320:
Characteristics of patients with severe asthma in our population
Sunday, March 4, 2018
South Hall A2 (Convention Center)
Vicente Javier Albendiz, Francisco Javier de Castro, Irene Garcia Gutierrez, Jimena Crespo, Jose Manuel Zubeldia, MD, PhD
RATIONALE: Severe asthma accounts for approximately 5% of all asthmatics. Different studies have shown high morbidity, mortality and frequent exacerbations despite treatment.

METHODS: A retrospective study was carried out to determine the preliminary characteristics of this patients. We recruited data from patients who visited our outpatient unit for severe uncontrolled asthma during 2016.

RESULTS: Seventy two patients were attended with severe asthma. Mean (SD) of visits in 2016 per person were 3.73 (2.02). Most of them were women (87.5%) with an average age of 58 years. Most frequent comorbidities were rhinosinusitis (75.0%), gastroesophageal reflux disease (54.1%), anxiety/depressive syndrome (52.7%), obesity (27.7%), nasal polyposis (18%), fibromyalgia (9.7%) and sleep apnea/hypopnea syndrome (8.3%). Mean (SD) blood eosinophil count was 457.14 Eos/μL (536), with a median of 300 Eos/μL. About 80% tested positive for ≥1 allergen-specific IgE and 36.11% had moderate/severe airflow obstruction in spirometry. Almost two-thirds of patients (65.3%) reported poor control of symptoms throughout the year (Asthma Control Test questioner). Regarding to treatment: 100% used high doses of inhaled corticosteroids, 83.3% montelukast, 76.4% long acting muscarinic antagonist, 27.7% omalizumab, 20% continuous treatment with oral corticosteroids and 16.7% theophylline. Two patients underwent bronchial thermoplasty. Over 60% had exacerbations that required oral corticosteroids (122 episodes among 46 patients): 68% treated in primary care and 32% in hospital emergencies, of which 43.5% (17/39) needed hospitalization.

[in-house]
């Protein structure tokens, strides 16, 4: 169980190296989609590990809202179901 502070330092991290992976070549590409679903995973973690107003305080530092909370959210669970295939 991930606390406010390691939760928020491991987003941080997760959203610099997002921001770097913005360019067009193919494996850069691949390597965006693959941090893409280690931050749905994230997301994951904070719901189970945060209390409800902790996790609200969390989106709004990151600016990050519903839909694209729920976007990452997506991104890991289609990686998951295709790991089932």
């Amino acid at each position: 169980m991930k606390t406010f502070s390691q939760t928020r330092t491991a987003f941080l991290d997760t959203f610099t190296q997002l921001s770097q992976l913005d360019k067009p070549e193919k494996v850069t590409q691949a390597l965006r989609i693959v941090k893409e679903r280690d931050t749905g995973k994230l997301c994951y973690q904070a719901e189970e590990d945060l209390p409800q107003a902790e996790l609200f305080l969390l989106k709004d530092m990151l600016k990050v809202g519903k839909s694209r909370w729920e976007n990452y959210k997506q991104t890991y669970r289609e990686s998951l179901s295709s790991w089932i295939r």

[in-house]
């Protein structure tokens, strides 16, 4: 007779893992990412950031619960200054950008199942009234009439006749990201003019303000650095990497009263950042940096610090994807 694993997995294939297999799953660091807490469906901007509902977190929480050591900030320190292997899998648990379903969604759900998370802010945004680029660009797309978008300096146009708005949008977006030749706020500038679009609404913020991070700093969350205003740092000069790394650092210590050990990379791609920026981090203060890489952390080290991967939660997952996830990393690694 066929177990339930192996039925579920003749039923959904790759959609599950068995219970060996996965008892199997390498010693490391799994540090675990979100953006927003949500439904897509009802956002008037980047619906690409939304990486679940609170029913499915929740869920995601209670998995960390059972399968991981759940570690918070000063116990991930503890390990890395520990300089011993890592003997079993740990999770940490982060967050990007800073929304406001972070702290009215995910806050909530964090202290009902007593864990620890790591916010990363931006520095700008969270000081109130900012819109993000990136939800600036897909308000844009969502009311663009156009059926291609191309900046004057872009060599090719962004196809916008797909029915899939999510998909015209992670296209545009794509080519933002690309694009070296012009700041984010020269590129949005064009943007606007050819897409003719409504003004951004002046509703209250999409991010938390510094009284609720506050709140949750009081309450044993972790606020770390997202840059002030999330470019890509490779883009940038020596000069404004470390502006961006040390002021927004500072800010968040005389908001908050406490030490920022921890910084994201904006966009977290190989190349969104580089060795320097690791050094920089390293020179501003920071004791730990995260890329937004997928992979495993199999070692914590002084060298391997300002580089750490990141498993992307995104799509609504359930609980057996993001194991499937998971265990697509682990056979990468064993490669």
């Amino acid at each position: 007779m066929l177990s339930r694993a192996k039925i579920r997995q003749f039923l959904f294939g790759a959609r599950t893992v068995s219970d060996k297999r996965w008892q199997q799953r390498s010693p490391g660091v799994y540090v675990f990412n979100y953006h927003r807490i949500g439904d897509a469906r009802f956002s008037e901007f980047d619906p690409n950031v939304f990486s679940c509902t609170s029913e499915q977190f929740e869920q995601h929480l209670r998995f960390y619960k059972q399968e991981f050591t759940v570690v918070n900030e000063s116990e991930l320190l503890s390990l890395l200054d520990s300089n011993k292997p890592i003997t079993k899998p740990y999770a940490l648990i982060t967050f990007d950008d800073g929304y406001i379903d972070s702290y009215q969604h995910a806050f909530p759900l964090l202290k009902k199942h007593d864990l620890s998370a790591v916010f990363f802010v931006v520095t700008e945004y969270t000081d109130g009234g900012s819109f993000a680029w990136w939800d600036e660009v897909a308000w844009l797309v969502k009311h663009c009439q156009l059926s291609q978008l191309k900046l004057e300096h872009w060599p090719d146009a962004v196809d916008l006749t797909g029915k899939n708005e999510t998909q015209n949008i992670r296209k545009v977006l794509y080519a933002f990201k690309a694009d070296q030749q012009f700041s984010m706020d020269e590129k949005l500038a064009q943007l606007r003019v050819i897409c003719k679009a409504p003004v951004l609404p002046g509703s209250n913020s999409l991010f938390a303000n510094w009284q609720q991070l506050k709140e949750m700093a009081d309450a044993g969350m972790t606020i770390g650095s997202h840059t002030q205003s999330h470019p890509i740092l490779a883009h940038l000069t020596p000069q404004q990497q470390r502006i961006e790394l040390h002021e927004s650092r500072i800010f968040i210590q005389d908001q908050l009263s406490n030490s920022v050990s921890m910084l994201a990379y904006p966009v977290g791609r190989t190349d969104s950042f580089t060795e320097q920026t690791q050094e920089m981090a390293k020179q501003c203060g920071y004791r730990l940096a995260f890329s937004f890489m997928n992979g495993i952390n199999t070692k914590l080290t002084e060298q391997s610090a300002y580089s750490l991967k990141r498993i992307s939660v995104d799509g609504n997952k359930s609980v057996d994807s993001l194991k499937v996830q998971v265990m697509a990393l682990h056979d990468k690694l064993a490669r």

CONCLUSIONS: Despite standard care monitoring, adequate treatment and screening of comorbidities, a high percentage of patients have a poor control of their disease. Requirement of outpatient units for severe uncontrolled asthma is outlined.